After her legs were sawn off just above the knees, Specialist Alice Wilcox was pushed out of a second floor window. She didn’t know until later because she was unconscious at the time, drugged and limp as a drunk on Saturday night.
The awning over the embassy entrance broke her fall and buried her beneath the collapsed heap of canvas. A cluster of horrified civilians rushed forward to extricate her body while ecstatic reporters snapped pictures, shot film, and churned out headlines. The local paper ran an entire series of stories about the incident. Their star reporter reported that the corpse of Dr. Zaid went missing.
Alice thought it was funny, not in an amused way, how the fancy intelligence operatives never found any trace of his body.
The guys in her unit sent a thick stack of newspaper clippings months afterward. The stained envelope had been reinforced with tape and mailed with international coupons from some Turkish port town. She recognized Mackenzie’s heavy-handed cursive, the letters of her name written out with flourishes in flowing script. Alice knew they’d waited until the brass finished the formal spin job through official channels.
She particularly liked the sequence of blurry photographs. The first caught the doctor tossing the bloodied bone saw down at the crowd a mere second before automatic gunfire shredded his dark suit. In the next picture his feet no longer touched the floor as he was blown back by the impact of high velocity projectiles peppering his torso. The final picture displayed only the empty window.
Alice wasted no time wishing the snipers had fired sooner. If the doctor hadn’t made a public display of disposing of his last victim, they wouldn’t have shot him at all. She pondered why he’d done such a thing. He’d been successful in picking off American service personnel for over two years. No one suspected Dr. Zaid. The man, practically canonized for his apolitical stance on treating anyone who needed medical intervention, had been one of the Embassy personnel’s favorite details. All of them scrambled to escort the doctor out to refugee camps and black market drug supply buys. He’d been granted easy access to every good will mission sponsored by the United Nations during the previous decade.
People would scrutinize his history now.
She wondered why there’d been snipers positioned across the avenue.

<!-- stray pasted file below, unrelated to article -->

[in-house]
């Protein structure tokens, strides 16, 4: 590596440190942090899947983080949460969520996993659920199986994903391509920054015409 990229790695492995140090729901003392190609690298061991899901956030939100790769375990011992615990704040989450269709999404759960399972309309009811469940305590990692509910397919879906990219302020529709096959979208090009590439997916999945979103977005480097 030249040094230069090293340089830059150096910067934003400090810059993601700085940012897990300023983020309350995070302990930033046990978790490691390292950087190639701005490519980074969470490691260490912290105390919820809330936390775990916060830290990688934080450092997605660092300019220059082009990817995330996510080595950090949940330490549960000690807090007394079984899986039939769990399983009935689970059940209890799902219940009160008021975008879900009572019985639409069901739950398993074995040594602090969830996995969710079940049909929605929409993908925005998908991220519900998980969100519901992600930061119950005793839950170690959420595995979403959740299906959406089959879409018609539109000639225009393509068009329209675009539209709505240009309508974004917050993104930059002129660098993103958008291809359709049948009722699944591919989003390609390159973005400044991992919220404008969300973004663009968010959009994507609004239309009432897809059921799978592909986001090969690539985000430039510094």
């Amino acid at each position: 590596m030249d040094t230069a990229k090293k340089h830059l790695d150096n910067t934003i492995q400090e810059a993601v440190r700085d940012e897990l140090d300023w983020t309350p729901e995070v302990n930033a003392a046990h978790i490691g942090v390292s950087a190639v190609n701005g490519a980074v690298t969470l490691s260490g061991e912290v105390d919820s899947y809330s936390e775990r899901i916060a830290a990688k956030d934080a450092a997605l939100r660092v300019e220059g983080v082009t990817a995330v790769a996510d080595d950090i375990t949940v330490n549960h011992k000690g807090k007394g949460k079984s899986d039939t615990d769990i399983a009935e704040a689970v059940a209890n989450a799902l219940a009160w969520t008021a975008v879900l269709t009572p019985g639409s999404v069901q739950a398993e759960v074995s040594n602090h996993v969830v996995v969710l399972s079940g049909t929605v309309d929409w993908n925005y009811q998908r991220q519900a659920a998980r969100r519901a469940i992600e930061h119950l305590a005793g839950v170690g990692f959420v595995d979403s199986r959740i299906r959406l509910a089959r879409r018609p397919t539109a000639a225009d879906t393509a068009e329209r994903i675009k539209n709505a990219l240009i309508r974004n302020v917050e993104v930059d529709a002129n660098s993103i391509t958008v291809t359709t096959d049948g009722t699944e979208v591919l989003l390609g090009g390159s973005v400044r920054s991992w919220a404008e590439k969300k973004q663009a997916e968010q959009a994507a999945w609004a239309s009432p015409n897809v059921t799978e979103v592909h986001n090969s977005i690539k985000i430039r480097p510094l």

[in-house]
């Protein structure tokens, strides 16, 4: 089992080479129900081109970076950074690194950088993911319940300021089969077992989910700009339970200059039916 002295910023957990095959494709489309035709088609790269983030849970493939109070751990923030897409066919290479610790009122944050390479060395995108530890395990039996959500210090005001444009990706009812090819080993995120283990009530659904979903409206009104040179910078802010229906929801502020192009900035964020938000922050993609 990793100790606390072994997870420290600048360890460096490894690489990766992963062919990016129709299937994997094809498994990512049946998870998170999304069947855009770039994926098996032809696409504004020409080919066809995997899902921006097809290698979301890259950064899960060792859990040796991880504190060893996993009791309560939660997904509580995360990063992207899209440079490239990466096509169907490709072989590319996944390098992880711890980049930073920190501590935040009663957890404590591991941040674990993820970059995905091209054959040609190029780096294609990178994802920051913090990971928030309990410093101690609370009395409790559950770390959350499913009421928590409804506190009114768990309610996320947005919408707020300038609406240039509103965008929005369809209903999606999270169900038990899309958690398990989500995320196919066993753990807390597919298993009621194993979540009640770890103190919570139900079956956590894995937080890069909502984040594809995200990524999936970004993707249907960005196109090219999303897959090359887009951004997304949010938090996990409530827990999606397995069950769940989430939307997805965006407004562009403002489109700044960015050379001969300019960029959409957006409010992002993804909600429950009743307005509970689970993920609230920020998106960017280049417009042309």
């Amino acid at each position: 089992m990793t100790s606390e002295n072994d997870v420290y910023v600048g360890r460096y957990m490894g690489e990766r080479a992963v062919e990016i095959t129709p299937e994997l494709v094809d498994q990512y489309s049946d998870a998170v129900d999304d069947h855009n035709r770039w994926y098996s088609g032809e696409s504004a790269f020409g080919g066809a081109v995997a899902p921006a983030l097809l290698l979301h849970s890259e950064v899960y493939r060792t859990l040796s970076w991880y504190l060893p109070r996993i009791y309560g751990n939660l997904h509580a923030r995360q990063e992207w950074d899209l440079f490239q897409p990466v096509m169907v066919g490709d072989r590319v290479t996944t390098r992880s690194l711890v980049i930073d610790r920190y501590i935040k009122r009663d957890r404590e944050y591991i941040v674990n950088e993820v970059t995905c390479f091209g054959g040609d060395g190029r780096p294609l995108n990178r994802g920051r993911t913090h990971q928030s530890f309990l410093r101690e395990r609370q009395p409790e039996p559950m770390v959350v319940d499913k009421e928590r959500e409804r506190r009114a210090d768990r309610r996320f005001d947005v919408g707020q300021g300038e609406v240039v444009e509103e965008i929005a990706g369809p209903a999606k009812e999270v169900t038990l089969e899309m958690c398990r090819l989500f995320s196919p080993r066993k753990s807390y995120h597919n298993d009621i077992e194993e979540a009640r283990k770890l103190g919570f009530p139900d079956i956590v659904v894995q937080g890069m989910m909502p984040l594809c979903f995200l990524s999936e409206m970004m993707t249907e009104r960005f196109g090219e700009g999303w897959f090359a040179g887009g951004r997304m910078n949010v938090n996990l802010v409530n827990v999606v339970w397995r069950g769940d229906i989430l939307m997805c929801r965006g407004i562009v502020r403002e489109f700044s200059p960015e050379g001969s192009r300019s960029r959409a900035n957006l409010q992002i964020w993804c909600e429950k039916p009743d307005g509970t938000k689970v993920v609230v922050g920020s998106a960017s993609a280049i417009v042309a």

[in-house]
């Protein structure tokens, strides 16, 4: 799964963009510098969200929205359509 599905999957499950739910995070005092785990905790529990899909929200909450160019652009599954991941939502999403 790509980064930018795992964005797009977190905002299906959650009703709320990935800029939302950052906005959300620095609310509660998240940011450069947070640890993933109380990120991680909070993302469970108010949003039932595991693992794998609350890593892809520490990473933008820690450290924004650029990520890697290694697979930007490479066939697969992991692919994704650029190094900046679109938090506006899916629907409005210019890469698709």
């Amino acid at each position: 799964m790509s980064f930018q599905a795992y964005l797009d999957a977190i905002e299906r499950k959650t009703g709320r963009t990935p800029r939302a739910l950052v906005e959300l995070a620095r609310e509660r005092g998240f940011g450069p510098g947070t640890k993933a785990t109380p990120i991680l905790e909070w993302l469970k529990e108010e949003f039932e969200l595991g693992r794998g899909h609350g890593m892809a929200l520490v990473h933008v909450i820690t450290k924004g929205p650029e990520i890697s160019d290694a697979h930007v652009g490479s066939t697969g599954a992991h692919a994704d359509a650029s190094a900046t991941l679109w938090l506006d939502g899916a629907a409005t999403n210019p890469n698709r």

Her memories were dimmed but she recalled with perfect clarity, the needle stuck in her throat. The truth was slow to come. The pieces swarmed around in her mind but there’d been only enough time to experience an exasperated frustration that the killer had caught her inside the American Embassy. Her last coherent thought was how good Dr. Zaid’s aftershave smelled.
Her conscious memory wiped clean by the drug cocktail Dr. Zaid administered, Alice regularly dreamed a formless anxiety-laden nightmare that released a stream of almost-remembered and subtly-familiar images. Each day of her existence was punctuated by her disabled mobility. Reality was skewed. Her life felt jarred out of context. Months later she continued to relive the puzzled dismay when she’d first raised the sheets covering her lower body. The sight of her missing legs made no visual sense. She still wondered what became of them.
Months sidled past as she transferred from one hospital to the next and then on to rehabilitation centers. She sat across from blandly uniform psychiatrists in blandly uniform offices until she figured out what they wanted to hear. She repeated the words and phrases until they approved her release.
At last the army sent her home to Georgia. The moist heat made the prosthetic legs chafe, so she seldom wore them. Alice spent most of her time wheeling the wheelchair up and down the balcony and tending the flowerpots. Each of the stone urns was filled with bright red geraniums. The blooms boiled up from the grey concrete bodies and reminded her of the first time she’d seen the fresh coagulated stumps of her legs. She’d demanded to view the pictures until the physicians relented despite the protests of the psychiatrists.
They told her, from a medical standpoint Dr. Zaid performed the avulsions with precision and care, slicing through flesh and bone in the exact right place for prosthetic fit, a fact which gave Alice cold sweats.
Summer pressed on. The numbness and shock finally wore off. Alice began to smolder inside. Her life hadn’t taken a U-turn, but rather a dive off the Overland Bridge. The army presented her an award of distinction and a medical discharge. She stewed. She fumed. Most nights she dreamed of Dr. Zaid but sometimes her nightmares were dark and empty. Those were even worse.
Fragments of memory returned as she rolled the wide second floor hall. Summer settled over the countryside like a sodden blanket of oppressed air, so different from the arid baking temperature of Baghdad. At first she’d been unable to fit the disjointed images together but finally they’d coalesced into a chilling panorama.
There’d been a third person present that day. She and Dr. Zaid hadn’t been alone. The door of the conference room shut behind her with a solid click. In her memory the doctor turned around and glanced past her shoulder. He jerked to a halt with his eyes narrowed. His mouth moved. She couldn’t hear his heavily accented English but she could read the word his lips shaped.
The scene bolted her upright in bed. The realization shocked her from sleep. Her chest heaved. Nausea boiled up her throat in a scorching rush of hot fluid. The dream memory solidified. With a sick certainty Alice knew the hypodermic had plunged into the side of her neck from behind. Dr. Zaid had stood several feet away. He faced her with his features frozen in shock and uttered one word.
He’d told her to run.
Flash Fiction Challenge: Eight Random Words @ http://www.terribleminds.com